The Effect of Acute Alcohol Intoxication and Chronic Alcohol Abuse on Outcome From Trauma

Gregory Jurkovich, Frederick P. Rivara, James G. Gurney, Corinne Fligner, Richard Ries, Beth A. Mueller, Michael Copass

Research output: Contribution to journalArticlepeer-review

242 Scopus citations


To determine the effect of acute alcohol intoxication and chronic alcohol abuse on morbidity and mortality from trauma. —Prospective cohort study. —Blunt or penetrating trauma patients at least 18 years of age admitted to one trauma center or dying at the injury scene. —Mortality, complications (infection, pneumonia, respiratory failure, or multiple organ failure), and length of hospital stay. —Acute intoxication had no effect on risk of dying—at the injury scene, within the first 24 hours of hospitalization, after the first 24 hours, or overall. Acute intoxication also did not increase the risk of complications and was associated with shorter lengths of stay. Patients with both biochemical and behavioral evidence of chronic alcohol abuse had a twofold increased risk of complications, particularly pneumonia and any infection, compared with those with no evidence of chronic alcohol abuse. —Chronic, but not acute, alcohol abuse adversely affects outcome from trauma. Attention to the problem of chronic alcohol abuse in trauma patients is necessary, and screening trauma patients for chronic alcohol abuse appears to be warranted. (JAMA. 1993;270:51-56).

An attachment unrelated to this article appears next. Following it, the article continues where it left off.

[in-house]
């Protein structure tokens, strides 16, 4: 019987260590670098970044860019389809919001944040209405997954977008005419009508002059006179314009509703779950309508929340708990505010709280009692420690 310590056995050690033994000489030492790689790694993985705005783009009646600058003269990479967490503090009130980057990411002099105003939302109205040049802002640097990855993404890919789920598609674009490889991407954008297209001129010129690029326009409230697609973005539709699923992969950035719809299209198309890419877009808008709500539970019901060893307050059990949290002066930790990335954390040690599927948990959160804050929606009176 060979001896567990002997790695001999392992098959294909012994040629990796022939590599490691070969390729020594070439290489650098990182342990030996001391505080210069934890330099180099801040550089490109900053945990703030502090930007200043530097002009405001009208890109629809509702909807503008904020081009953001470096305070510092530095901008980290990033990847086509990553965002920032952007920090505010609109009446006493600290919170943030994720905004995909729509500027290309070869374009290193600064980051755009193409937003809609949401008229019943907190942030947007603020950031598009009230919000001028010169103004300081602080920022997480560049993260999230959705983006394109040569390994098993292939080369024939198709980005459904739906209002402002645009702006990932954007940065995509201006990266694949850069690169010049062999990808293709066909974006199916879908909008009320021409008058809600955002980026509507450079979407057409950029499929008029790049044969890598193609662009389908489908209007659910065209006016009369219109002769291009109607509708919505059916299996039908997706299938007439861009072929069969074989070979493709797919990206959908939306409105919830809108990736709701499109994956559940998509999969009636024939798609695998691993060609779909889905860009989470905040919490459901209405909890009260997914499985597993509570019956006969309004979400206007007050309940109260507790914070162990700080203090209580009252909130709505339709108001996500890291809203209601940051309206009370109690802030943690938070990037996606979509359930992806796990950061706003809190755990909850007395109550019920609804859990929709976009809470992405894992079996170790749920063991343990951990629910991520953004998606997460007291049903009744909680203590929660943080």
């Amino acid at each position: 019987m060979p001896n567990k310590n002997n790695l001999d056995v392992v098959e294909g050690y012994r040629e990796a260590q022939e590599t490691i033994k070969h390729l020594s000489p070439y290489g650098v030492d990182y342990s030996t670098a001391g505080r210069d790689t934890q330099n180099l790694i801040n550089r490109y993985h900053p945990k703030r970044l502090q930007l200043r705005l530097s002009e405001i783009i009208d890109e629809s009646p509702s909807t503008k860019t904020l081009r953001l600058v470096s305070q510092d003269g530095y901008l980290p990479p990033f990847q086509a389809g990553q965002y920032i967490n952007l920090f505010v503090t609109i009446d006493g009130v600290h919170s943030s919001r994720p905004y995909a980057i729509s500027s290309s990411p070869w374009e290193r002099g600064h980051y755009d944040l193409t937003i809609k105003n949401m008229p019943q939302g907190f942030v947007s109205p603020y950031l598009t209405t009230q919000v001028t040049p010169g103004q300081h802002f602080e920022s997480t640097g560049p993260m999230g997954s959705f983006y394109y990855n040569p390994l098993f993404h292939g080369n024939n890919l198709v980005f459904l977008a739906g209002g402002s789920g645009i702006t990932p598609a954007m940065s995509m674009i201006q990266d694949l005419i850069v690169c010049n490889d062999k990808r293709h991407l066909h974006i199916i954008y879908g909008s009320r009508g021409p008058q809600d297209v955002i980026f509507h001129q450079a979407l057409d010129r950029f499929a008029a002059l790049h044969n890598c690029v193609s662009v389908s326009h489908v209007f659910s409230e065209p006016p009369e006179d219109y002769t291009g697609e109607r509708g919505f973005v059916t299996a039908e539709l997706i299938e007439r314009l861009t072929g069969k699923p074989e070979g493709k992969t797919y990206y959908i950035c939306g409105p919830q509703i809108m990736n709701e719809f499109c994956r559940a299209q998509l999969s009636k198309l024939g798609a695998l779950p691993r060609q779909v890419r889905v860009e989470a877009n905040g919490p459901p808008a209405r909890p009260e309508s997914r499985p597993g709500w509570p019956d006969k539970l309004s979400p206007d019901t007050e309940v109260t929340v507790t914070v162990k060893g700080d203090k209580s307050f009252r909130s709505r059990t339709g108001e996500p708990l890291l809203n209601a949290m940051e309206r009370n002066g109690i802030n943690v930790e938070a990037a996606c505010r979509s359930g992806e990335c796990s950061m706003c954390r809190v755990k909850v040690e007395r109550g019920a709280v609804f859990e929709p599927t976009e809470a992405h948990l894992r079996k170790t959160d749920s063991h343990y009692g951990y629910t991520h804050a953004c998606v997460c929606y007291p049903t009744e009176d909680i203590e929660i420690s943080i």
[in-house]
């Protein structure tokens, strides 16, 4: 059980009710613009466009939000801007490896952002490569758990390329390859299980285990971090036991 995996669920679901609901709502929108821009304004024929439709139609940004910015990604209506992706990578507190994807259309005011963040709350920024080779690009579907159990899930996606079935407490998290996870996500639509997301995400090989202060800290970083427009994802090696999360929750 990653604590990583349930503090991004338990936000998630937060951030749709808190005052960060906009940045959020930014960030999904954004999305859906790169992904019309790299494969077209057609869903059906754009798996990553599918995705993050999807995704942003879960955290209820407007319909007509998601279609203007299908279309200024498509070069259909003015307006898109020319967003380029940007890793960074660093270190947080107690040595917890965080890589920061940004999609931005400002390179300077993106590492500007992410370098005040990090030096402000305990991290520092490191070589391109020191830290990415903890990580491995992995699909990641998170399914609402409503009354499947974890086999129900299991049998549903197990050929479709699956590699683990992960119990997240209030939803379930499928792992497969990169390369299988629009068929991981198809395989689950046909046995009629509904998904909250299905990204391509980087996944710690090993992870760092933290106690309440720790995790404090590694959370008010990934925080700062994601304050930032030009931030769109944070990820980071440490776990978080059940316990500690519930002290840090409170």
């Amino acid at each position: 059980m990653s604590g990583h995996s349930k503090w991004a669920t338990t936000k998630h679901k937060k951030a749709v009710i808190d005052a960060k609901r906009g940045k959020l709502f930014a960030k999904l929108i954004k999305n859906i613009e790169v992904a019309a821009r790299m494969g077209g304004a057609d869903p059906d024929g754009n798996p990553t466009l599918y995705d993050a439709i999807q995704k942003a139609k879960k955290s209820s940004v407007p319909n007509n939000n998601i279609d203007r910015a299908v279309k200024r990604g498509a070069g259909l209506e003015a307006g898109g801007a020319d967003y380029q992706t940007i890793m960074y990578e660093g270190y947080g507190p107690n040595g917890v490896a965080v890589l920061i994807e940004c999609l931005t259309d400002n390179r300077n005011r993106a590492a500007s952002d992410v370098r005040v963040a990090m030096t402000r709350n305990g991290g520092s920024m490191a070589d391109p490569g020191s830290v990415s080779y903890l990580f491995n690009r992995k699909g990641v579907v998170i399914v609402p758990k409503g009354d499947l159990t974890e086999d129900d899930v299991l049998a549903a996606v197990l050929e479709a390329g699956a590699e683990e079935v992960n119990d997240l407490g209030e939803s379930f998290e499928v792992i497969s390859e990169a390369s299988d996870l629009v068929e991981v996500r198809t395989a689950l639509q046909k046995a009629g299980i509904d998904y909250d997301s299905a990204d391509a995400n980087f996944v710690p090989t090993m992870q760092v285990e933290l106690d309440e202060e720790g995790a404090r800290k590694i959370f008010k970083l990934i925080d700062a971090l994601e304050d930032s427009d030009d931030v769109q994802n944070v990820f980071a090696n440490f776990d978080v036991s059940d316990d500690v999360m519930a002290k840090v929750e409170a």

Original languageEnglish (US)
Pages (from-to)51-56
Number of pages6
JournalJAMA: The Journal of the American Medical Association
Issue number1
StatePublished - Jul 7 1993
Externally publishedYes

ASJC Scopus subject areas

  • Medicine(all)


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